Cover of Rainald Goetz' Rave
Image via Fitzcarraldo Editions

This somewhat ahistorical bent makes Rave a confounding read in our own time. Any German DJ or producer worth their salt would be able to tell you that techno first originated in Detroit in the mid-80s, pioneered by Black producers like Juan Atkins, Derrick May, and Kevin Saunderson, who were sifting through their various sonic interests (Kraftwerk, disco, new wave, Prince, Funkadelic), mixing them up, and laying them over sounds made on newly available technologies like drum machines and synthesisers. May, who also emerged as Detroit techno’s resident philosopher, famously noted that “the music is just like Detroit: a complete mistake. It’s like George Clinton and Kraftwerk are stuck in an elevator with only a sequencer to keep them company.”

With this quote, we are able to begin understanding the sonic complexity that Goetz seems comfortable eliding in Rave. Kraftwerk’s “robot pop” already drew from Detroit Motown, so it only made sense that their own music traveled back across the Atlantic, helping Atkins, May, and Saunderson shape their still-unnamed brand of synthesizer funk and its accompanying Afrofuturist aesthetic.

For these three techno pioneers, whose fathers all worked in Detroit’s rapidly collapsing auto industry, the idea of “playing the robot” was by no means new -- it was a response to an existing condition: American society already viewed them as cogs in the capitalist machine and had no qualms replacing them with actual robots. The resulting sound — what we now call techno — is, like the city that inspired it, neither utopian nor dystopian, and yet it is somehow both. It is a music that unabashedly confronts Detroit’s physical decay and fashions from it a futuristic shadow culture, a genre that looks both backwards and forwards, remaining moody but vibrant, alienating but captivating.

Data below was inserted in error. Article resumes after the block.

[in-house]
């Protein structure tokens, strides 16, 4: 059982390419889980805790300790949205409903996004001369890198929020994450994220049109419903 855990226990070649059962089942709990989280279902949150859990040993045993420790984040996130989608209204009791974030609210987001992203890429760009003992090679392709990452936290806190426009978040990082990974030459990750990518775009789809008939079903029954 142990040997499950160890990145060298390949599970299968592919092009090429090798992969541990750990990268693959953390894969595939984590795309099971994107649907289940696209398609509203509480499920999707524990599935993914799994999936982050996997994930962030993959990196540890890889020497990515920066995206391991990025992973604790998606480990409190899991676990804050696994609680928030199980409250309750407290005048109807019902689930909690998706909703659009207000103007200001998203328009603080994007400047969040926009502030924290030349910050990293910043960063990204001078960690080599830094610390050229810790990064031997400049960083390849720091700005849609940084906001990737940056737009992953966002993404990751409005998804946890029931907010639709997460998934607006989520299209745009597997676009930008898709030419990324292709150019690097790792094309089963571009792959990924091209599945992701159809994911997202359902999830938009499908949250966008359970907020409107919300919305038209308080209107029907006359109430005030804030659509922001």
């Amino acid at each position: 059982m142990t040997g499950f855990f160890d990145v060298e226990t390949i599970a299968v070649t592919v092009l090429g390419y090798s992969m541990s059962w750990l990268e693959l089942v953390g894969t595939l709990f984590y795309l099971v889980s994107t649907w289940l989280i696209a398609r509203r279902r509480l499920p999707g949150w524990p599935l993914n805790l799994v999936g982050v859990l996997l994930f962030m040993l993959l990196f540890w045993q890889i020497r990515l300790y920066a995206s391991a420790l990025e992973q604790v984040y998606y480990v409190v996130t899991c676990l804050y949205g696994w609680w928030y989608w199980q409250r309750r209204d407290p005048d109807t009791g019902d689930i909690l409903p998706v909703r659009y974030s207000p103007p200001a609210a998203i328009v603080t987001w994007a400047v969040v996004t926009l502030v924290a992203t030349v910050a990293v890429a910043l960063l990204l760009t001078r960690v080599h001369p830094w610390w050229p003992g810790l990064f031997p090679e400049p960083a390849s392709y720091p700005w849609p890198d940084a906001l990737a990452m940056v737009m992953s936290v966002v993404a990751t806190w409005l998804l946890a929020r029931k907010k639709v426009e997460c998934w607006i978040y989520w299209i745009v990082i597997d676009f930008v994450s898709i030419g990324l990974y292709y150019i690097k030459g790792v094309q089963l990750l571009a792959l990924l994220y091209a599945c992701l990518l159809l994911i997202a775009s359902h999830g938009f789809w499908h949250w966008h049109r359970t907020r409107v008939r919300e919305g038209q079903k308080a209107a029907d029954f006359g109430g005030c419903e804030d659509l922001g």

Given this pre-existing flow of communication, it makes sense that Detroit techno would catch on in a similarly post-industrial German city like Berlin, where derelict warehouses, factories, and department stores made ideal spaces for underground raves and above-the-board venues. But while Germany’s booming techno playground made room for Detroit innovators (both Juan Atkins and “second-wave” techno legend Jeff Mills were signed to extended residencies at Tresor in Berlin), this scene made a crucial misinterpretation of the music itself, latching onto its elation but missing its equally essential moodiness. Over time, this misinterpretation has gestated, producing a mainstream techno culture that completely ignores the genre’s Black origins. Despite Berlin’s liberated and inclusive reputation, numerous Black DJs, promoters, and ravers have been subject to overt acts of racism in recent years at some of the scene’s most symbolic venues.

Luckily, even despite COVID-19, we are living in a present-day techno renaissance, a time when collectives like Dweller, BUFU, and Discwoman are amplifying the work of Black and queer DJs and producers, and providing resources about techno’s indisputably Black history (check out Dweller’s excellent compilation of articles and documentaries here). Even though Rave might be an ideal read for those of us searching out the next underground party, it’s a strange fit for our period of political uprising and historical awareness. But maybe, just maybe, it will inspire someone to write a novel worthy of the present, a novel that can more fully investigate the way sounds can cross oceans, intersect, and create something new.

rainald goetz